Wednesday, March 15, 2017

Going Against My Pedagogical Grain

Independence, passion for learning, curiosity about our world, and creating/respecting community are things I pride myself on for providing a foundation for in our classroom home. I try everything to get students to work well as a community even if it means changing how I love to teach. Ask my now 19-year-old 3rd graders. They will tell you all about how we went back to log cabin school! We sat in rows. I took everything I personally bought away from them. I remember the tears one student had over how hard using the crank pencil sharpener was. The common cliché still rings true: You do not realize what you have until it was gone. They had to work together to earn things back, debating over what privilege they wanted to be returned. These students learned to appreciate what they have, the importance of prioritizing, and valuable debate skills. I often still wonder if I did the right thing, but in my heart I know I did. We all became better people because of that.

On Monday I had to make a change. We went into rows and got assigned spots in line. I did not take away every privilege (and I hope I do not get to that point). The students recognized immediately something serious was going on. My comments all year of how this day would come if they could not learn to work together and be respectful to our school community no longer seemed empty. However, I felt strongly that enough instances had occurred where I had to do this. Sometimes as teachers we are left with no choice but to go against every pedagogical grain in our body to do what is best for kids (even if deep down I abhor teaching to students in rows). The room was the quietest voice volume it had been all year and fewer students were given consequences. I did have to point out that there was a clipboard put back (thanks to the agent who noticed it and returned it) covered in footprints. So we discussed what this meant. Several people walked right on it! The look on some students’ faces was priceless while others shrunk in their seats. Then a classmate found a deck of cards hidden under a keyboard. Someone decided this was the proper place rather then put them in the box and back in the cabinet. I also found several books on the floor and just stuffed on top of books in the reading corner. These clear examples showed students some of the things I was doing every day after school- cleaning and putting things away. They had no idea I did all this. Don’t get me wrong the change is not just because of these few things but rather a culmination of many things that have been happening since September, of which I have worked hard to discuss, model, reflect, and practice with students. And for those of you thinking of brain breaks, those epically failed because it took longer to regroup back to the lesson after one. At least I tried.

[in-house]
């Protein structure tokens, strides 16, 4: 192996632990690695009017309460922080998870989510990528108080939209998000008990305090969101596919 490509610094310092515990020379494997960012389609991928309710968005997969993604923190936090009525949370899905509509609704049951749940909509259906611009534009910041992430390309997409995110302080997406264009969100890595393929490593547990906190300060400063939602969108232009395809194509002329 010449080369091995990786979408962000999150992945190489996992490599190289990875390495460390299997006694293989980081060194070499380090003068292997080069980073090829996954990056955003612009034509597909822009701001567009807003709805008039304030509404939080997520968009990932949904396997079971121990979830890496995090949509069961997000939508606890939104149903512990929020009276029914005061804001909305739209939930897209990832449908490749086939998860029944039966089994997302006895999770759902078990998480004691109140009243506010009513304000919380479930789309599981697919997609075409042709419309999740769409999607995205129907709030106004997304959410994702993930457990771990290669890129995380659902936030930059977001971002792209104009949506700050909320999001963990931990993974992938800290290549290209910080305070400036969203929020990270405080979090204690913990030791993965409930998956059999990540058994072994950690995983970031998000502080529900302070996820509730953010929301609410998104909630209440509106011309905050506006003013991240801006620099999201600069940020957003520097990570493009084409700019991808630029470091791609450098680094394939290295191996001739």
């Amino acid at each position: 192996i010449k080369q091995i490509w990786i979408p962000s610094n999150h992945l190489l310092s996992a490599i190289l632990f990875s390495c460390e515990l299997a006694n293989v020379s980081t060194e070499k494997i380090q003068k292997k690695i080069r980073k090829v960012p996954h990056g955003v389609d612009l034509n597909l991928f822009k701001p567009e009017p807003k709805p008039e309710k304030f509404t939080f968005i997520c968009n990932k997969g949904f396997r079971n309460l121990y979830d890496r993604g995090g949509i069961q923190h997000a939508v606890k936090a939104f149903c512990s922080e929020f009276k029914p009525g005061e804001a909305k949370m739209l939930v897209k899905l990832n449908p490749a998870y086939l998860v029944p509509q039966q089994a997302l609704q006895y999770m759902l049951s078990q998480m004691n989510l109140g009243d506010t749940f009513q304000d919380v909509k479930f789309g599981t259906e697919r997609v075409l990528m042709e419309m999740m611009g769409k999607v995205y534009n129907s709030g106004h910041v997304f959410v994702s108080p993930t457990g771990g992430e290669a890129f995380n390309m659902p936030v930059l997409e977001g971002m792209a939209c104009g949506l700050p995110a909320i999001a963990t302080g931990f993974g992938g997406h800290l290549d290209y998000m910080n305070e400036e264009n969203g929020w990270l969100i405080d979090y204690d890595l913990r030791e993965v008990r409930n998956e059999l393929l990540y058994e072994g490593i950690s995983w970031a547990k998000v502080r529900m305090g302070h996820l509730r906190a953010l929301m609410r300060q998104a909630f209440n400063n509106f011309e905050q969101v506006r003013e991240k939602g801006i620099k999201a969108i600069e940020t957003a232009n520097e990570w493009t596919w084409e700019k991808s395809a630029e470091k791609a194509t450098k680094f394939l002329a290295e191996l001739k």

I sent an email to my parents, administration, and specialists so everyone knew what had happened. I did get some parent questions about returning individual privileges back, and I had to stress this was not about the individual. I have 23 amazing individuals who are still learning how to function as a unit. You can be an amazing individual at your place of employment but unless you are self-employed you still need to work together with diverse personalities. The real work starts now! Students are now tasked with creating a plan of how to earn things back. We will all have to agree on that plan. Involving students in the process of problem-solving and having them build the foundation makes them accountable for the learning. Instead of me telling them things need to change they are now saying here is what we have to do to change. Setting goals, reflecting, and then working together is the first step. It is up to them to carry the torch and decide for themselves what kind of group they want to be.

Students had time to reflect and think of ideas we could do to earn our classroom back to the way it was. Then they met in small task forces to determine which ideas were better. They combined ideas and modified them based on our needs. In order to pick the best plan, we needed to come up with a list of class tasks to work on. From there the plan was created. See all our thinking here! All students had a voice in this. I hope including them in the solution will help them take the onus of the problems and strengthen our community that we have worked so hard to build.

If you would like to see the chart we created click here! This will be updated in real time. Students need to earn 25 colored in cells for 5 days (not in a row) to earn something back. They will debate over what to get back each time. Great life skills going on! I cannot wait to see how this evolves! We reflected on the process, and I encourage parents to ask their child about it! 

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